WATCH: Why Is Live Action Doctoring Its Planned Parenthood Audio?

When the anti-abortion rights propagandists at Live Action began releasing their Planned Parenthood smear videos earlier this week, we explained that their claim that Planned Parenthood was covering-up "child sex trafficking" was clearly a lie.

That's because way back on January 18, Planned Parenthood's president wrote to Attorney General Eric Holder about the incidents and requested an FBI investigation into the possibility that "an individual or individuals are engaged in activities that violate several federal criminal statutes relating to sex trafficking involving minors."

So Planned Parenthood obviously wasn't covering up anything; they were fulfilling their obligation to keep children safe.

We also warned that media should be skeptical about the heavily edited video footage released by Live Action.

As it turns out, we were right to raise concerns.

Yesterday, Live Action released a video that it claimed showed a Richmond, Virginia, Planned Parenthood's supposed "willingness to aid and abet sexual exploitation of minors."

In reality, it showed nothing of the sort. ABC News reported that the Planned Parenthood employee "appears to act professionally and appropriately" and that "[l]egal experts ... said the clinic worker's advice on how a minor could obtain an abortion without her parents' consent is consistent with state law." According to Planned Parenthood, the employee "immediately notified her supervisor, who subsequently notified members of Planned Parenthood's national security team, who are working with the FBI, which is investigating these visits."

But Live Action also appears to have doctored the audio of its Richmond "sting," moving audio from one portion of their video to a different portion.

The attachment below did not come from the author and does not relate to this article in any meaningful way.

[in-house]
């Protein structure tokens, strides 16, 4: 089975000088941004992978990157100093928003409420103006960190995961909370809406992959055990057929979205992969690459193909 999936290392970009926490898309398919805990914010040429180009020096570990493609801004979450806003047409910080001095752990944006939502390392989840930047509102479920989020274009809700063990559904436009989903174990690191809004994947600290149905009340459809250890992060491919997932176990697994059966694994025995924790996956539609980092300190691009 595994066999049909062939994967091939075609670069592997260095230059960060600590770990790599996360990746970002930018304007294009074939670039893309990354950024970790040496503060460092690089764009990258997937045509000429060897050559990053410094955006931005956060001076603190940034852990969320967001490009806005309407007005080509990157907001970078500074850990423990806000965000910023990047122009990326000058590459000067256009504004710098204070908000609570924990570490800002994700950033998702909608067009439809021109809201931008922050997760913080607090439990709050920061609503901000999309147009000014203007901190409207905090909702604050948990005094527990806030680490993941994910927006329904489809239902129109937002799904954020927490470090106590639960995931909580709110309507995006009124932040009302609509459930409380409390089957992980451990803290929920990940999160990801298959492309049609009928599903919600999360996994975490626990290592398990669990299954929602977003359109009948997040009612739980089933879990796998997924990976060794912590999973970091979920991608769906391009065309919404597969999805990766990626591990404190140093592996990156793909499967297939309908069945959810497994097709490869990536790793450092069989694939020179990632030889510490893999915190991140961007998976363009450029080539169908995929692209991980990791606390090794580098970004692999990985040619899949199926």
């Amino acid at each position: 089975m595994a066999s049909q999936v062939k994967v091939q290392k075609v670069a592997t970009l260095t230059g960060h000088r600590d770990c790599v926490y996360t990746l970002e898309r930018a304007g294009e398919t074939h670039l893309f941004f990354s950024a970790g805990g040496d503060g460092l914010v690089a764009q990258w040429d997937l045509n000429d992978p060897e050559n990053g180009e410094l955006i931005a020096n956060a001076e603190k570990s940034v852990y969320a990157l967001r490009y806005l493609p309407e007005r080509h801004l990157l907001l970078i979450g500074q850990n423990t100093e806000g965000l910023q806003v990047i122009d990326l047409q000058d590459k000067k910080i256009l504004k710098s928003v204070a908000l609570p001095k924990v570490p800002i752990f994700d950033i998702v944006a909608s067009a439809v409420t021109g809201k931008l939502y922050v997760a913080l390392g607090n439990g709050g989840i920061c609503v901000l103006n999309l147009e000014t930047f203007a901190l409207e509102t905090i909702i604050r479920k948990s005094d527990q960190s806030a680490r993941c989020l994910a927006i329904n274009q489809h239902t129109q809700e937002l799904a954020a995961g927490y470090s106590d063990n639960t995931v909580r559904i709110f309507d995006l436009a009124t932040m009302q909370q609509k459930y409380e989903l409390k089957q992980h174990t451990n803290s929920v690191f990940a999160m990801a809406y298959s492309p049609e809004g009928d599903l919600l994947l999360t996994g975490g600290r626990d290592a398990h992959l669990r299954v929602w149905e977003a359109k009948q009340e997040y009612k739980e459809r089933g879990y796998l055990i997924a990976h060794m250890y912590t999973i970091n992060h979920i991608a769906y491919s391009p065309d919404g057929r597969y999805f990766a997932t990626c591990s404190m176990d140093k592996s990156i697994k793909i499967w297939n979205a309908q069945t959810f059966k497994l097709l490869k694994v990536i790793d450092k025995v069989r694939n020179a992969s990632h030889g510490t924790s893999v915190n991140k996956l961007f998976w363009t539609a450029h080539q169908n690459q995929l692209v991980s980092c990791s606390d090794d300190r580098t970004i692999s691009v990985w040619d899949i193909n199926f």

Take a look at the 7-minute, heavily edited video that Live Action promoted. Go to the portion of the video where the camera's timestamp reads "10:32:58" (frame number 21125). The "pimp" asks how they could "set up" an abortion for a "15 year old." From off-screen, the employee apparently asks, "Well, I mean the judicial bypass?" The employee apparently goes on to explain the process. (I say "apparently," because you can't actually see the employee talking; it's just a video of the wall.)

Now look at what Live Action says is the "full" 14-minute video of the Richmond encounter. Again, go to the portion of the video where the camera's timestamp reads "10:32:58" (frame number 21125). This time, the audio is different; the employee appears to be discussing the cost of birth control and STD screenings.

In the "full" video, the portion of the exchange about the judicial bypass process discussed above begins when the camera's timestamp reads "10:34:28" (frame number 22604) -- a minute-and-a-half laterthan in the heavily edited video.

The only explanation is that someone at Live Action moved around the audio in one of the versions of the video.

All of which leads to this question: If Live Action is doctoring audio of their Richmond sting, what else are they lying about?

Media Matters for America / By Jeremy Schulman

Posted at February 4, 2011, 11:49am